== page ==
Langston Hughes brought his renowned art as a poet to the writing of prose as well, writing that is sometimes deceptively plain on the surface, but is highly focused and densely packed with image and irony.
Cora Unashamedis a masterful Hughes short story, the moving tale of Cora Jenkins, a housemaid from the only black familyin a rural Iowa town in the early 20th century. With extraordinary economy, directness, and clarity, Hughes depicts the survival of the spirit in a life of grinding poverty and servitude and in a time when racism was a standard and acceptable social attitude. Cora has a daughter, the child of a brief love affair with a white boy passing through. When the child dies, Cora’s affection focuses on Jessie, the unloved daughter of her employers, the Studevants. The years pass and when Jessie is in high school she finds a love of her own, with attendant complications. When a great wrong is done–a wrong rooted in narrow-minded bigotry–only Cora speaks out for truth.
Masterpiece Theatre is launching a new American Collection series with a two hour teleplay based on Cora Unashamed. The essential plot line has been retained, expanded from the original story with incidents and dialogue added. Cora’s father has been excised, but the role of the Studevant family has been enlarged significantly. Mrs. Studevant (Cherry Jones) is given substantial screen time; her husband (Michael Gaston), only mentioned in the story, and their relationship are both added elements.
In the title role, Regina Taylor is ideally cast; she is an actor of both passion and subtlety, and she brings to the role of Cora, as written here, all that might be asked. Cherry Jones, one of the finest performers in the American theater, finds all the pinched meanness in her portrait of a selfish and self-centered woman. Through no fault of the acting, though, the fleshed-out role of Mrs. Studevant remains one dimensional and adds nothing to the clearly etched and concise character in the story. Molly Graham, as sad little Jessie, is utterly disarming as she catches the vulnerability and the neediness of a not-so-bright child. The usual high production values of Masterpiece Theatre are fully in evidence.
And yet, while Hughes’ story is deeply affecting and leaves the reader thinking about it long afterwards, this script for Cora Unashamed remains dramatically inert and emotionally flat. It romanticizes Cora’s circumstances, glancing over her place as the eldest child among eight and underplaying the poverty that forces her to work as a near-slave for a thankless mistress. It’s all prettified and lacking grit. Hughes makes sure the word "nigger," as applied to Cora, gets introduced in his second paragraph and not for a moment in the story is the gap between the races forgotten. Ann Peacock’s adaptation sanitizes the language and, in shifting the balance of attention toward the Studevants and the two love affairs in the story, misses its point.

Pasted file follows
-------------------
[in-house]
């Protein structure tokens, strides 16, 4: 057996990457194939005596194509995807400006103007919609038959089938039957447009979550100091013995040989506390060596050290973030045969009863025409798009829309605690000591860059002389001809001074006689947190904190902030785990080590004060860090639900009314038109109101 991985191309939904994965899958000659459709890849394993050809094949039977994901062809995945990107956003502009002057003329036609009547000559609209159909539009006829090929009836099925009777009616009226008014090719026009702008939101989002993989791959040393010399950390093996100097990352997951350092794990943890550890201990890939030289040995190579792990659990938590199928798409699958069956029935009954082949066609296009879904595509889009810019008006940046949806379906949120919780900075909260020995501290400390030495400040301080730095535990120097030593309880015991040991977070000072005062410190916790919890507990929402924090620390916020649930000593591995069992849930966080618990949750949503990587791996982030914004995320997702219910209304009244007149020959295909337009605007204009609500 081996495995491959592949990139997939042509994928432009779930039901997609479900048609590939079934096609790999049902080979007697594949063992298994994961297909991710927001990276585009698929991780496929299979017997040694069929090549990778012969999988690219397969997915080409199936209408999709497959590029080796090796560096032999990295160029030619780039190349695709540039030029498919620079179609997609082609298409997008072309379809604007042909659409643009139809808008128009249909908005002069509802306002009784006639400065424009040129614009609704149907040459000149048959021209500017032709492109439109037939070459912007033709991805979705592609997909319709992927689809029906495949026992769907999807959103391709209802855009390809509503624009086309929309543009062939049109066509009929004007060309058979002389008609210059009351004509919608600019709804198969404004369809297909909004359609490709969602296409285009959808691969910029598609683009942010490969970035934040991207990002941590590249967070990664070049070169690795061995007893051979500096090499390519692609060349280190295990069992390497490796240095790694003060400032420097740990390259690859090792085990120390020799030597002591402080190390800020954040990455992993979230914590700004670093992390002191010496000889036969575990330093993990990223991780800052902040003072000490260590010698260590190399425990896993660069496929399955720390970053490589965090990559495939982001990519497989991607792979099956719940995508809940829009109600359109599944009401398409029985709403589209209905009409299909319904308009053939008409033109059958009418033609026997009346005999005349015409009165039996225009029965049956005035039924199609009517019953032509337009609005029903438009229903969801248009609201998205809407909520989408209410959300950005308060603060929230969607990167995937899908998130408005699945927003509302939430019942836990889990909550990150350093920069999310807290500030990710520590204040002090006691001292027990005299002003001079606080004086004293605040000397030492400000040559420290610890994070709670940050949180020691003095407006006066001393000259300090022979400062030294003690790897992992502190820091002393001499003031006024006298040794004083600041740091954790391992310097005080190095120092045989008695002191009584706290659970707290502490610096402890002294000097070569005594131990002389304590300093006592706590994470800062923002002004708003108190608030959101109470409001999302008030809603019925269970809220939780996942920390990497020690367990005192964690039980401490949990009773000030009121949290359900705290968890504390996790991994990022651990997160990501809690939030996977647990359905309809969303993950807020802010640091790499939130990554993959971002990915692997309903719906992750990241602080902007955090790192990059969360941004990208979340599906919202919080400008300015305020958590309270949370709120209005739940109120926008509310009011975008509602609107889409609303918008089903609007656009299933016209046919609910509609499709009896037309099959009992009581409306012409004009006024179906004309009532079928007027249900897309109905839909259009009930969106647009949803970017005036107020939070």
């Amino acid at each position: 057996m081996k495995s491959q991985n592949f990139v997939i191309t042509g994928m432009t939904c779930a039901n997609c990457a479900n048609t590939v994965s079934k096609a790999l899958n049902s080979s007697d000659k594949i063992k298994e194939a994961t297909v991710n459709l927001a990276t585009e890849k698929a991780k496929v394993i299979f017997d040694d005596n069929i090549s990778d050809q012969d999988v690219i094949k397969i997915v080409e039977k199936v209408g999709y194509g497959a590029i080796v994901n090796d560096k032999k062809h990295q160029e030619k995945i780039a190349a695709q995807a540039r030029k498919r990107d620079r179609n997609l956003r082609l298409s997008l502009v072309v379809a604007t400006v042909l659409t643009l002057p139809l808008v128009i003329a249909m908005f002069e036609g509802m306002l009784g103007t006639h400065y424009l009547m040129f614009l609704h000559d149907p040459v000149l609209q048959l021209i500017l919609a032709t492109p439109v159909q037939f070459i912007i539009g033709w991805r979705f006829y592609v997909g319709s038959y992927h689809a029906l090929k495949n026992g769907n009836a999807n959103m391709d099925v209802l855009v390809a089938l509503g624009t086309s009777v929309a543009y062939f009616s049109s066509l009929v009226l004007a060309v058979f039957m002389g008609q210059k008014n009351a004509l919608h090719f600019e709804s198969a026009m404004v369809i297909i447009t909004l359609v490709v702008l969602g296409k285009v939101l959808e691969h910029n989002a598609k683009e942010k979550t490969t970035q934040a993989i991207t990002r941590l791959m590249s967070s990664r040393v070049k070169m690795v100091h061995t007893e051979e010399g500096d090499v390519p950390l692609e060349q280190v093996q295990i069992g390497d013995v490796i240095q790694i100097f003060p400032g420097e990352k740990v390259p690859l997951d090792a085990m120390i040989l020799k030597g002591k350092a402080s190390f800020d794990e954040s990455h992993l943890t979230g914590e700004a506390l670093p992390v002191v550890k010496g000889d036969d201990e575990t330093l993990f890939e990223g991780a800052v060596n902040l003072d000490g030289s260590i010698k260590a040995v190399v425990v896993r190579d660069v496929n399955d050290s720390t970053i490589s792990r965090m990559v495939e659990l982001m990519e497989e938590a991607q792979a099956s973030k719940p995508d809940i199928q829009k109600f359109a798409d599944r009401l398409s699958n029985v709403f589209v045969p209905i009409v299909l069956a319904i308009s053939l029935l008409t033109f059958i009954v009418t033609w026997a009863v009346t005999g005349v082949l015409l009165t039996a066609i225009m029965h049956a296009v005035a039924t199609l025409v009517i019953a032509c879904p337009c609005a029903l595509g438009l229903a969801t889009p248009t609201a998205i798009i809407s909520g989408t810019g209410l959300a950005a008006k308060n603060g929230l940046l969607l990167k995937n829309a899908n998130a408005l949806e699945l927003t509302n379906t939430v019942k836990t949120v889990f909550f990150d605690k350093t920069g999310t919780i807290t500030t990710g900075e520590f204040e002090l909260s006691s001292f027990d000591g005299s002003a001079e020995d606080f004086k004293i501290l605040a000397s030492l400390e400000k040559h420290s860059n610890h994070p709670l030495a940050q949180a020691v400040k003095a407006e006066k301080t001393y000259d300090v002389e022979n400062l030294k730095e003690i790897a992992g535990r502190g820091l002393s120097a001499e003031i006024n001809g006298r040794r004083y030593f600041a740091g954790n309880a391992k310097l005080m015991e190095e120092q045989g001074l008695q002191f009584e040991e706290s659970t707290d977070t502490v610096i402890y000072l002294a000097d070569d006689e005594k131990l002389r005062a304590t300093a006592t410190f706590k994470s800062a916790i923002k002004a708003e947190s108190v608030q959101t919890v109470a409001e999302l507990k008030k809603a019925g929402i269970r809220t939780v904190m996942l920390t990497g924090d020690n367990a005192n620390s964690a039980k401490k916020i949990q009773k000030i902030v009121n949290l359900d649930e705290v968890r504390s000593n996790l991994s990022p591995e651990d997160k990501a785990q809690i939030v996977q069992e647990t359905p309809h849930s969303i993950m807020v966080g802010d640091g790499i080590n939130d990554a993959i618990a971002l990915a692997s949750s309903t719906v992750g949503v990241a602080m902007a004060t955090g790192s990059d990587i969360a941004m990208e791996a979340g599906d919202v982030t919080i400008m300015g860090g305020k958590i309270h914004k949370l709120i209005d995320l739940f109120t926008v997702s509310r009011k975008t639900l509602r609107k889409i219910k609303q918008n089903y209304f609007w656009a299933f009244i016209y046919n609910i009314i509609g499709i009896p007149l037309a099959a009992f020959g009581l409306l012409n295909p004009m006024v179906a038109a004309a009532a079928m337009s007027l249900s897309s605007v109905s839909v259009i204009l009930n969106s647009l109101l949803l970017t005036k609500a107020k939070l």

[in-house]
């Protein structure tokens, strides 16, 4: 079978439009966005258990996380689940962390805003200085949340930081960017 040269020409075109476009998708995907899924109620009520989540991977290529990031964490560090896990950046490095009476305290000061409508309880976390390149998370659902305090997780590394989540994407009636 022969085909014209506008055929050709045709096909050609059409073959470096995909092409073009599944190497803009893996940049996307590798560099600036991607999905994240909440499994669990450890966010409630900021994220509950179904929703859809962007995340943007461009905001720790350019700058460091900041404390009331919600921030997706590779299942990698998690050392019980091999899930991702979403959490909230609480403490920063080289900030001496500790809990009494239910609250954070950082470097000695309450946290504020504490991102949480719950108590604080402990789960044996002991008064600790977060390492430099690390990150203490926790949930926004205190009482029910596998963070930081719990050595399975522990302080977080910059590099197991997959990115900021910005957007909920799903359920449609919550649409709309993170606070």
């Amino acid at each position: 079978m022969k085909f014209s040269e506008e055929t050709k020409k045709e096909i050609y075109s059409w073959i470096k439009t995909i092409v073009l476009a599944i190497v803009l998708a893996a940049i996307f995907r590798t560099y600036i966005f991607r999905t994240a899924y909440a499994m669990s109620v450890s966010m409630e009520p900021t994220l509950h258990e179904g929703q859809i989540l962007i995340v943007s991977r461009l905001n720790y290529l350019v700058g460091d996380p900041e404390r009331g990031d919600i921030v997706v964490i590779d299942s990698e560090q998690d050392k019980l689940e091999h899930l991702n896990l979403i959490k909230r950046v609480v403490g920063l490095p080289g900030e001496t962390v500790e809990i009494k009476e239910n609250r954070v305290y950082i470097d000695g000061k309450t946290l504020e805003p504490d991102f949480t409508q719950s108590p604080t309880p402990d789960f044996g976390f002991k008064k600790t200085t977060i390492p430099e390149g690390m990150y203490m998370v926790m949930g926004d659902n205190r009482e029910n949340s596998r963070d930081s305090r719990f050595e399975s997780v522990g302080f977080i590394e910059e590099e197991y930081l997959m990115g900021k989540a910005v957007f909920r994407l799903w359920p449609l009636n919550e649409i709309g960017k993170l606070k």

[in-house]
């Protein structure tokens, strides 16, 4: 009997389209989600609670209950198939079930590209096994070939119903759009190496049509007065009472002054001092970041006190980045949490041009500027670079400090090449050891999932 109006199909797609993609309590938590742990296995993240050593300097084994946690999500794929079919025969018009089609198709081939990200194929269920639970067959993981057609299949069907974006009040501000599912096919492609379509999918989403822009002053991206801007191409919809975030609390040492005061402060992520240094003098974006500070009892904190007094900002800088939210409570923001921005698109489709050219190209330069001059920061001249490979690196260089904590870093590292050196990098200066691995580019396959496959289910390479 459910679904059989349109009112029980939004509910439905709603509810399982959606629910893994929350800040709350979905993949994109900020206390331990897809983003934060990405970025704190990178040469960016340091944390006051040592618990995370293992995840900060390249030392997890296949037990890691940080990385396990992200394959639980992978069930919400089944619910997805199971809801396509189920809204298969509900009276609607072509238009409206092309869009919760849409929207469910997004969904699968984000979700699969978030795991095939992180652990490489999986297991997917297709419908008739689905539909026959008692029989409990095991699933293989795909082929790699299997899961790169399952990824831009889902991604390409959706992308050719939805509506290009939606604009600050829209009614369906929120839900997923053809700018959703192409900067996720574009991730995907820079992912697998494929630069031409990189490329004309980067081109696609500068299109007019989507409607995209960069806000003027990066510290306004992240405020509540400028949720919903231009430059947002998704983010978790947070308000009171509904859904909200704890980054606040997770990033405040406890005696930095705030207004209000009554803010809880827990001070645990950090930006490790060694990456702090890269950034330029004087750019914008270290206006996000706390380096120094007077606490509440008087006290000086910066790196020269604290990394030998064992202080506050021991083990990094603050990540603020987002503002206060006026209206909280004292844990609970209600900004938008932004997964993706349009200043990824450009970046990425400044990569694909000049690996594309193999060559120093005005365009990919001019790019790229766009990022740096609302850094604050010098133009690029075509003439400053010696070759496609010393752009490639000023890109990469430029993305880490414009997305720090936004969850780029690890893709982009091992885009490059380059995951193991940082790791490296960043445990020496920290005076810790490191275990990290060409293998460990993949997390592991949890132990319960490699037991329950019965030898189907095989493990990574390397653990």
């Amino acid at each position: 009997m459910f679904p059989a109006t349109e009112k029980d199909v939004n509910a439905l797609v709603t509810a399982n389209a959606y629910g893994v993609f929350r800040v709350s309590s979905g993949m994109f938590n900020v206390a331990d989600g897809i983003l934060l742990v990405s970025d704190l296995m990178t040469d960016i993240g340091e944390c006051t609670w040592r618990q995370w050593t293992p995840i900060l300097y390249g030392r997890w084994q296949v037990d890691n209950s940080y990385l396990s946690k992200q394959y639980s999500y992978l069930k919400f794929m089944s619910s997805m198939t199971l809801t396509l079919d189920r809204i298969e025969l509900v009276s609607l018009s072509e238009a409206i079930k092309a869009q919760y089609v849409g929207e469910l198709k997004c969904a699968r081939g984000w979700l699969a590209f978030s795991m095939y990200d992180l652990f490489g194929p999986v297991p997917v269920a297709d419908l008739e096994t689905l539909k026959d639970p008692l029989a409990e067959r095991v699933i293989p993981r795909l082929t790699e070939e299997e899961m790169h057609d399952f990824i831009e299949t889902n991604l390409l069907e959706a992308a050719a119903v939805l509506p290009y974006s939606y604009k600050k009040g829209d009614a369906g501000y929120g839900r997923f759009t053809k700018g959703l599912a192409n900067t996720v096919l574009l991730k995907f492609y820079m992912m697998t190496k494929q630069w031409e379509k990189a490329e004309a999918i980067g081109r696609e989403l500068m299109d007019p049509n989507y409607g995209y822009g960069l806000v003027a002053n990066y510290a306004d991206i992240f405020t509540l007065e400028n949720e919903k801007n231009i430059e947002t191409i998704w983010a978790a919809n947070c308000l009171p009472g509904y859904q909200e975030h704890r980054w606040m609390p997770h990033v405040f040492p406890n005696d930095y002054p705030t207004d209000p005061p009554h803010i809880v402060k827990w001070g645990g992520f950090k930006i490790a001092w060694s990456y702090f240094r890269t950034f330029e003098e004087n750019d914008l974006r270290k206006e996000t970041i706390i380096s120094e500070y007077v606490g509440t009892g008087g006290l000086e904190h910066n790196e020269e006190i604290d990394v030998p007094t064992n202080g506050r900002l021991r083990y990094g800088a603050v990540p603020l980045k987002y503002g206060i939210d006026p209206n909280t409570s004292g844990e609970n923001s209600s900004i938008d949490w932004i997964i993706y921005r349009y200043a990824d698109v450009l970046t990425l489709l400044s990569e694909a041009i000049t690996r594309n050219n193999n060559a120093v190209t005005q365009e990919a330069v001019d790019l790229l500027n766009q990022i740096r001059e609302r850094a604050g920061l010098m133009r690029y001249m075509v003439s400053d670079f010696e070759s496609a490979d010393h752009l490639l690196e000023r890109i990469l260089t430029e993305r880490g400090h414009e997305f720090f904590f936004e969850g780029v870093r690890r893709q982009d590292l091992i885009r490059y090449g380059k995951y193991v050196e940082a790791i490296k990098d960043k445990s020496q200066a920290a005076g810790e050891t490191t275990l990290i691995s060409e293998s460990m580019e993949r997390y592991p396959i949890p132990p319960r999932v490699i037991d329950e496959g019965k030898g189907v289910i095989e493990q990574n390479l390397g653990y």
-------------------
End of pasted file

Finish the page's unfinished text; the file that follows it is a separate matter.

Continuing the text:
Hughes’ Cora Unashamedis an internal story, from Cora’s point of view. Peacock’s expansion dilutes and digresses; it becomes a different story, one in which the payoff in the final scene–which should be devastating–falls flat, strangely unaffecting.
At one point, when Cora is consoling the mistreated Jessie, Peacock has her say, "Rise up like a cloud and drift away. Leave the words behind where they can’t ever hurt you." But that’s not what Cora does and she wouldn’t likely advise Jessie that way, either. The whole point of the story is that Cora takes the insults and the harsh difficulties that come her way and she internalizes them; she would never pretend they hadn’t happened and escape blithely into a dream world. The beauty of this character is that she doesn’t let bitter experience turn her bitter, that adversity doesn’t conquer her spirit or dry up her love. She is a loving woman and her love transcends the ugliness of her experience; she is true to herself and unashamed of her loving, regardless of the unfounded disapproval of others. Only when horribly deprived of those she loves does she cry out against a seemingly cruel God and against a cruelly unloving mother.
Do read the story (it’s easily available online and a quick printout) and savor it.